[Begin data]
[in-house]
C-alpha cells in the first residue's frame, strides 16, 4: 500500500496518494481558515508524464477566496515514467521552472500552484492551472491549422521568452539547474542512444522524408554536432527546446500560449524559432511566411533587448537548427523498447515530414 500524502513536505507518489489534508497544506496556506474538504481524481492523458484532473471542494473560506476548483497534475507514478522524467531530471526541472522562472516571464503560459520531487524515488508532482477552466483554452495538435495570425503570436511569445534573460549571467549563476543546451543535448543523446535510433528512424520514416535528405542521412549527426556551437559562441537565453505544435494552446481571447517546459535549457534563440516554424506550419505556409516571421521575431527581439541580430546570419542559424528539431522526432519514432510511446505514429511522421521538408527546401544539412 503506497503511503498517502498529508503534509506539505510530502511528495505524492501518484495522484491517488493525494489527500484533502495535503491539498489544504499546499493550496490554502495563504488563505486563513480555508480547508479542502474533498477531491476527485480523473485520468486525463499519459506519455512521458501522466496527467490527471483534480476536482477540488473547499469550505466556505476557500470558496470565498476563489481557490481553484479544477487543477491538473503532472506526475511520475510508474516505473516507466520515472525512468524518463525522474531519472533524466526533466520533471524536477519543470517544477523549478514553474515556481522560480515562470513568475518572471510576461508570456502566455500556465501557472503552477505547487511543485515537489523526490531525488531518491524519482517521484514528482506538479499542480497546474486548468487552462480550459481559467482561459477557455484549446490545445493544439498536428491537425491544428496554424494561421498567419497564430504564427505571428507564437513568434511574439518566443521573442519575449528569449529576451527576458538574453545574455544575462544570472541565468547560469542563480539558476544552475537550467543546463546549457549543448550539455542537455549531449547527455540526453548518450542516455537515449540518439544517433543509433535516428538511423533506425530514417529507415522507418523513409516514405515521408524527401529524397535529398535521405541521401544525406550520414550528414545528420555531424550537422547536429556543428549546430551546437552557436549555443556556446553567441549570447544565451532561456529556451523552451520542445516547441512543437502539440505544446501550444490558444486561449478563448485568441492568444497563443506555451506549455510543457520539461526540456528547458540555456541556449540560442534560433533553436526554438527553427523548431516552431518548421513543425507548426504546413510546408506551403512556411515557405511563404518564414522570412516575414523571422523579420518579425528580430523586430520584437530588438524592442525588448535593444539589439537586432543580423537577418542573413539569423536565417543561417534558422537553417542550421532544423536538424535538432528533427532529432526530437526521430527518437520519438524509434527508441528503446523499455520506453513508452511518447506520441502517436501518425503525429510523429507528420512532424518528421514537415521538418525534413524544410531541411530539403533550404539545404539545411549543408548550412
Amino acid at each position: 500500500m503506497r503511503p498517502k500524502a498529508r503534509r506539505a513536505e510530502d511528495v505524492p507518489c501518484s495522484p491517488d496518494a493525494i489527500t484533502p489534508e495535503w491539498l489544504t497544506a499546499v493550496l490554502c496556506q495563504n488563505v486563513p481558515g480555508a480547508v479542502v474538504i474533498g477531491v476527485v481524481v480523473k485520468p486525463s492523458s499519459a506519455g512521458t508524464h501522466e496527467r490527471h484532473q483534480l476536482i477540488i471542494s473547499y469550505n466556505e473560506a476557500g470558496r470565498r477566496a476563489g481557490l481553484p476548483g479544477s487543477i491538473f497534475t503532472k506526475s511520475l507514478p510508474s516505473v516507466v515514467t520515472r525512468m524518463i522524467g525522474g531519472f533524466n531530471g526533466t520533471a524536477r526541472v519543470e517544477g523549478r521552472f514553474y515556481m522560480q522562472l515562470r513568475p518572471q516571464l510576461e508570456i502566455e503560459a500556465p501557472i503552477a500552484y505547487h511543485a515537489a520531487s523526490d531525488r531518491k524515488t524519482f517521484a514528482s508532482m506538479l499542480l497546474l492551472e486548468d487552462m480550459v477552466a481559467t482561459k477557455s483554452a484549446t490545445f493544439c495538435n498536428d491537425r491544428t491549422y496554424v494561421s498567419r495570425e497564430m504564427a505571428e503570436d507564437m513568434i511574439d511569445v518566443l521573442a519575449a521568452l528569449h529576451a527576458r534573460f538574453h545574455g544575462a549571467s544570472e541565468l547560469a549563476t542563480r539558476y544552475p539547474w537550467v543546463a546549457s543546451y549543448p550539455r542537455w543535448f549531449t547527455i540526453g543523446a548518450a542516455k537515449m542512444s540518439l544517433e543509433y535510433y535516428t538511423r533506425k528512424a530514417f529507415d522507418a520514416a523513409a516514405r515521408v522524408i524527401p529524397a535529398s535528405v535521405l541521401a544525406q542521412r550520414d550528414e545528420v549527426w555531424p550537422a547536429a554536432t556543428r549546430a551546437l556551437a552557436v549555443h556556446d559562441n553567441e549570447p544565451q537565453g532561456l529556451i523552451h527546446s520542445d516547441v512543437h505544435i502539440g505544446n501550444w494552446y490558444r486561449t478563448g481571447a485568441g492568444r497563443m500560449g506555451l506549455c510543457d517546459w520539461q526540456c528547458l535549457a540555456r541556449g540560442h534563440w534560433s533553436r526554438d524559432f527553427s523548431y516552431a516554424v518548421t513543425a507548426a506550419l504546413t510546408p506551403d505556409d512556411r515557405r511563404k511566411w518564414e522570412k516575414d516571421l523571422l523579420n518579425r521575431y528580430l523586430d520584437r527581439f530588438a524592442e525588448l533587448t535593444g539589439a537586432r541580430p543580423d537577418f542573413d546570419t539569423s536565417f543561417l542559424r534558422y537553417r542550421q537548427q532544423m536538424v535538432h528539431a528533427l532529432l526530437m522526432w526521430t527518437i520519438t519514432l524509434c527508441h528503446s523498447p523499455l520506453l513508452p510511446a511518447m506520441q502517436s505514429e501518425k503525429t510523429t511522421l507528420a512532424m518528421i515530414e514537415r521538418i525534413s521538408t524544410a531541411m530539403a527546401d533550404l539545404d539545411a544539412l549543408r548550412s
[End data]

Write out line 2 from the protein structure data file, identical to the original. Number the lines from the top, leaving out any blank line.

C-alpha cells in the first residue's frame, strides 16, 4: 500500500496518494481558515508524464477566496515514467521552472500552484492551472491549422521568452539547474542512444522524408554536432527546446500560449524559432511566411533587448537548427523498447515530414 500524502513536505507518489489534508497544506496556506474538504481524481492523458484532473471542494473560506476548483497534475507514478522524467531530471526541472522562472516571464503560459520531487524515488508532482477552466483554452495538435495570425503570436511569445534573460549571467549563476543546451543535448543523446535510433528512424520514416535528405542521412549527426556551437559562441537565453505544435494552446481571447517546459535549457534563440516554424506550419505556409516571421521575431527581439541580430546570419542559424528539431522526432519514432510511446505514429511522421521538408527546401544539412 503506497503511503498517502498529508503534509506539505510530502511528495505524492501518484495522484491517488493525494489527500484533502495535503491539498489544504499546499493550496490554502495563504488563505486563513480555508480547508479542502474533498477531491476527485480523473485520468486525463499519459506519455512521458501522466496527467490527471483534480476536482477540488473547499469550505466556505476557500470558496470565498476563489481557490481553484479544477487543477491538473503532472506526475511520475510508474516505473516507466520515472525512468524518463525522474531519472533524466526533466520533471524536477519543470517544477523549478514553474515556481522560480515562470513568475518572471510576461508570456502566455500556465501557472503552477505547487511543485515537489523526490531525488531518491524519482517521484514528482506538479499542480497546474486548468487552462480550459481559467482561459477557455484549446490545445493544439498536428491537425491544428496554424494561421498567419497564430504564427505571428507564437513568434511574439518566443521573442519575449528569449529576451527576458538574453545574455544575462544570472541565468547560469542563480539558476544552475537550467543546463546549457549543448550539455542537455549531449547527455540526453548518450542516455537515449540518439544517433543509433535516428538511423533506425530514417529507415522507418523513409516514405515521408524527401529524397535529398535521405541521401544525406550520414550528414545528420555531424550537422547536429556543428549546430551546437552557436549555443556556446553567441549570447544565451532561456529556451523552451520542445516547441512543437502539440505544446501550444490558444486561449478563448485568441492568444497563443506555451506549455510543457520539461526540456528547458540555456541556449540560442534560433533553436526554438527553427523548431516552431518548421513543425507548426504546413510546408506551403512556411515557405511563404518564414522570412516575414523571422523579420518579425528580430523586430520584437530588438524592442525588448535593444539589439537586432543580423537577418542573413539569423536565417543561417534558422537553417542550421532544423536538424535538432528533427532529432526530437526521430527518437520519438524509434527508441528503446523499455520506453513508452511518447506520441502517436501518425503525429510523429507528420512532424518528421514537415521538418525534413524544410531541411530539403533550404539545404539545411549543408548550412